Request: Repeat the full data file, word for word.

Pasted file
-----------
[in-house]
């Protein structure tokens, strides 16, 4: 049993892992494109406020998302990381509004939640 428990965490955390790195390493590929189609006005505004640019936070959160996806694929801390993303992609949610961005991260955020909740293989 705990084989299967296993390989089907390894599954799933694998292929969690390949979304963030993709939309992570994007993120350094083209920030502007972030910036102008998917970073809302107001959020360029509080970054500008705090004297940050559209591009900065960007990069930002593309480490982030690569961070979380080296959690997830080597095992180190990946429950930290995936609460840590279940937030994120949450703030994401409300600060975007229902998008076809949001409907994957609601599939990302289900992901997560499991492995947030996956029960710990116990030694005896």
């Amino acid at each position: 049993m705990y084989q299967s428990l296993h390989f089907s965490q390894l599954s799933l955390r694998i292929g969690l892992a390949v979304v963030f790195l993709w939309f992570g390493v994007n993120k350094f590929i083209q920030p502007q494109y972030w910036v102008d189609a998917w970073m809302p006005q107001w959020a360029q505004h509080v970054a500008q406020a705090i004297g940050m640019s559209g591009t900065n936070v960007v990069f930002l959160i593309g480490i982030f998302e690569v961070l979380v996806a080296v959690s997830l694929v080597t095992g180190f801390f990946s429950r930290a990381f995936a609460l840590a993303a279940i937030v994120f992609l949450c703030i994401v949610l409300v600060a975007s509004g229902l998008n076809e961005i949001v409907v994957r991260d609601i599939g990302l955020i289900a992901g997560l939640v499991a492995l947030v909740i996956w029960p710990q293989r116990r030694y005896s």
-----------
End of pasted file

[in-house]
């Protein structure tokens, strides 16, 4: 049993892992494109406020998302990381509004939640 428990965490955390790195390493590929189609006005505004640019936070959160996806694929801390993303992609949610961005991260955020909740293989 705990084989299967296993390989089907390894599954799933694998292929969690390949979304963030993709939309992570994007993120350094083209920030502007972030910036102008998917970073809302107001959020360029509080970054500008705090004297940050559209591009900065960007990069930002593309480490982030690569961070979380080296959690997830080597095992180190990946429950930290995936609460840590279940937030994120949450703030994401409300600060975007229902998008076809949001409907994957609601599939990302289900992901997560499991492995947030996956029960710990116990030694005896």
């Amino acid at each position: 049993m705990y084989q299967s428990l296993h390989f089907s965490q390894l599954s799933l955390r694998i292929g969690l892992a390949v979304v963030f790195l993709w939309f992570g390493v994007n993120k350094f590929i083209q920030p502007q494109y972030w910036v102008d189609a998917w970073m809302p006005q107001w959020a360029q505004h509080v970054a500008q406020a705090i004297g940050m640019s559209g591009t900065n936070v960007v990069f930002l959160i593309g480490i982030f998302e690569v961070l979380v996806a080296v959690s997830l694929v080597t095992g180190f801390f990946s429950r930290a990381f995936a609460l840590a993303a279940i937030v994120f992609l949450c703030i994401v949610l409300v600060a975007s509004g229902l998008n076809e961005i949001v409907v994957r991260d609601i599939g990302l955020i289900a992901g997560l939640v499991a492995l947030v909740i996956w029960p710990q293989r116990r030694y005896s």